Augmented Reality Tools Improving Patient Care

From medical school to residencies and beyond, augmented reality (AR) is having an impact on patient care. Hospitals are beginning to implement AR technologies in various departments and medical schools are using AR to teach anatomy. This technology is also being used to help patients better understand their conditions and doctors’ instructions.

What is AR?

AR, or augmented reality, is a technology that allows users to superimpose computer-generated images on top of real-world surroundings. This can be done through a headset, like the Microsoft HoloLens, or with a smartphone camera and an AR app.

AR has many potential applications in healthcare. For example, doctors could use AR to view a patient’s X-rays or MRI scans without having to leave the exam room. Surgeons could use AR to view a patient’s anatomy during an operation. Nurses could use AR to check a patient’s vital signs without having to disturb them.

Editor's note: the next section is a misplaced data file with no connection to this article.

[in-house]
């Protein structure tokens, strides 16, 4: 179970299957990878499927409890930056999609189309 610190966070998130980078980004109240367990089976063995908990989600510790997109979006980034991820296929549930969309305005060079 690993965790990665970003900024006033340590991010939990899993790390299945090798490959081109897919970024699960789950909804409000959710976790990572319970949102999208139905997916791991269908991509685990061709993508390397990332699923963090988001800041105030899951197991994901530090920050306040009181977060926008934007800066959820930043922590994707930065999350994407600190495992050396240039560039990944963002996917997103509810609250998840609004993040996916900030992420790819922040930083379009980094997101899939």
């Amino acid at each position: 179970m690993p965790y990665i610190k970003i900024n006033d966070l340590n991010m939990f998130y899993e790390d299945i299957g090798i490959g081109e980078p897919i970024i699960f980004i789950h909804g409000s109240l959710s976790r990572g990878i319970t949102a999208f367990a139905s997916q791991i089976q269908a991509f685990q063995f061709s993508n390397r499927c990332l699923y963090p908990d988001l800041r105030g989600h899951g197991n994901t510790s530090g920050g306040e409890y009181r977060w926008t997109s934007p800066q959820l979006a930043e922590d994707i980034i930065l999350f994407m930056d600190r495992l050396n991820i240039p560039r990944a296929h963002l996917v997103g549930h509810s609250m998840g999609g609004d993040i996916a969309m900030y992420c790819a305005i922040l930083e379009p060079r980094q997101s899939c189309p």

AR has the potential to improve patient care by making information more readily available to doctors and other medical professionals. It could also help reduce errors and improve outcomes.

How does AR help patient care?

AR can help patients in a few different ways. One way is by providing a more immersive experience for them during their hospital stay. For example, one hospital is using AR to create a virtual aquarium in patient rooms. This can help patients feel more relaxed and can even provide some distraction from their pain.

Another way that AR can help patients is by providing more information about their condition and treatment options. For example, doctors can use AR to show patients exactly what is happening inside their bodies and how different treatments might work. This can help patients make more informed decisions about their care.

Overall, AR has the potential to improve patient care by providing a more immersive and informative experience.

AR tools that are improving patient care

There is no doubt that augmented reality (AR) is revolutionizing the healthcare industry. AR tools are providing new and innovative ways to improve patient care. Here are some examples of how AR is improving patient care: